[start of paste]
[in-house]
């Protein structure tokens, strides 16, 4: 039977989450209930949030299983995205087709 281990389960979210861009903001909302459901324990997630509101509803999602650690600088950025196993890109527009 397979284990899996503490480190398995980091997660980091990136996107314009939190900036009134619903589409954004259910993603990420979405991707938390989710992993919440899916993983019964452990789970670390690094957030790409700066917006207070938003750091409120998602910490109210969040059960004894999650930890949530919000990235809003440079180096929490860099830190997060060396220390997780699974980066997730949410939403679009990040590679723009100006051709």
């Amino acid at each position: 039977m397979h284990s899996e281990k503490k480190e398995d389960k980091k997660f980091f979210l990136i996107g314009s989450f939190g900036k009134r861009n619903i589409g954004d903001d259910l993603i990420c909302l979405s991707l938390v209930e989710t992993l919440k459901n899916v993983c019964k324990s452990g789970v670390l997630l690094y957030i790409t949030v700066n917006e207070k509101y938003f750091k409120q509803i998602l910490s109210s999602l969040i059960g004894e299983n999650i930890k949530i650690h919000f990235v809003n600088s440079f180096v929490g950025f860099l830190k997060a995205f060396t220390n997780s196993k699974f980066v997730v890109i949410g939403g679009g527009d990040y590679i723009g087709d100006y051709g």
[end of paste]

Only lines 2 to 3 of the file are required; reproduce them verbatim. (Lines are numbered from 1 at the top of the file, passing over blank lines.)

């Protein structure tokens, strides 16, 4: 039977989450209930949030299983995205087709 281990389960979210861009903001909302459901324990997630509101509803999602650690600088950025196993890109527009 397979284990899996503490480190398995980091997660980091990136996107314009939190900036009134619903589409954004259910993603990420979405991707938390989710992993919440899916993983019964452990789970670390690094957030790409700066917006207070938003750091409120998602910490109210969040059960004894999650930890949530919000990235809003440079180096929490860099830190997060060396220390997780699974980066997730949410939403679009990040590679723009100006051709």
């Amino acid at each position: 039977m397979h284990s899996e281990k503490k480190e398995d389960k980091k997660f980091f979210l990136i996107g314009s989450f939190g900036k009134r861009n619903i589409g954004d903001d259910l993603i990420c909302l979405s991707l938390v209930e989710t992993l919440k459901n899916v993983c019964k324990s452990g789970v670390l997630l690094y957030i790409t949030v700066n917006e207070k509101y938003f750091k409120q509803i998602l910490s109210s999602l969040i059960g004894e299983n999650i930890k949530i650690h919000f990235v809003n600088s440079f180096v929490g950025f860099l830190k997060a995205f060396t220390n997780s196993k699974f980066v997730v890109i949410g939403g679009g527009d990040y590679i723009g087709d100006y051709g």